California recently updated TB 117, in order to require fewer flame retardants in furniture. But gauging the response to California’s new mandate remains an imprecise science, since no one is tracking every manufacturer’s use of flame retardants, Stapleton said.
With elections looming and Congress divided, TSCA is unlikely to receive an overhaul this year, despite pleas from both public health advocates and the chemicals industry. Even after November’s elections, TSCA reform may remain elusive. “We’re at a period when we’re not passing any major laws in this country,” said Sarah Vogel, who directs the health program at the Environmental Defense Fund. “Reforming a major piece of environmental legislation hasn’t happened in a long time.”
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Three years ago, when I removed my new memory foam mattress from its box, I noticed an acrid smell like what Duntley described. It was something like paint thinner mixed with stale wine, and it lasted for months. I’ve wondered about that smell ever since. So I took a sample of the mattress to Stapleton’s lab. Several days later, I received my report by email and learned that my mattress didn’t have any flame retardants—or at least not the ones that Duke was looking for.
I asked Stapleton what she thought the smell may have been, and she explained that flame retardants are odorless. “What you’re smelling are VOCs,” she said, referring to volatile organic compounds, some of which are harmful gases, emitted from thousands of products, including paint strippers and photocopiers. What kind of VOC, though, she couldn’t say. I knew, like Duntley, that I’d have to spend countless hours to find the answer, if ever I could.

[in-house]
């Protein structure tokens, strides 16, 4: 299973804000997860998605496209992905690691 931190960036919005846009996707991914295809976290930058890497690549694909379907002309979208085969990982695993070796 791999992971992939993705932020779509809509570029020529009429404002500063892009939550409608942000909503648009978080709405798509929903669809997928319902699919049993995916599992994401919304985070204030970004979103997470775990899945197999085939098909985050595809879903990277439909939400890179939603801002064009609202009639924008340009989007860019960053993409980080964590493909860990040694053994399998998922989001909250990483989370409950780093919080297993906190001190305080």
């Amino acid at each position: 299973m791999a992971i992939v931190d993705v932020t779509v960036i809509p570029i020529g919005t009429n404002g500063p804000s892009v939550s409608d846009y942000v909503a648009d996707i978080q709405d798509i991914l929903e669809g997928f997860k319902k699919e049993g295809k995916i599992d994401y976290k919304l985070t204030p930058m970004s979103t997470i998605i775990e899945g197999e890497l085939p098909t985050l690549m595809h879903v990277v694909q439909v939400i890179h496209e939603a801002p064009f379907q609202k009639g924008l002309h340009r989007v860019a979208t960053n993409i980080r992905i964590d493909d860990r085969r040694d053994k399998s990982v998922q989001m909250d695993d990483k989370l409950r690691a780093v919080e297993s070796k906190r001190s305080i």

How are any of us supposed to make smart purchases when we’re starved for information, yet fed news about the omnipresence of dangerous chemicals? I posed the question to Brian Zikmund-Fisher, a professor at the University of Michigan who studies the way consumers make decisions about their health. He reminded me that we live in a world full of risks. But when we look at one risk in isolation, we tend to overinflate its value. “Since we can’t avoid living in a world that has lots of risk, part of the important question about how to survive is, ‘Am I worrying about the stuff that’s most useful for me to worry about?’”
Some people may opt to buy organic, pesticide-free cookies instead of an apple grown with pesticides, he explained. But that’s a poor choice. “The fruit’s probably going to win that one.” But deciding between apples and cookies is easy, at least it is for me. What about one lotion with triethanolamine and another with polysorbate 60? He agreed that sort of analysis shouldn’t be left to consumers.
“Trying to ask a consumer to be the judge of which one is better is well beyond the level of what anyone can do,” he said. Instead, consumers need government agencies or other testing agencies to help them make these sorts of decisions.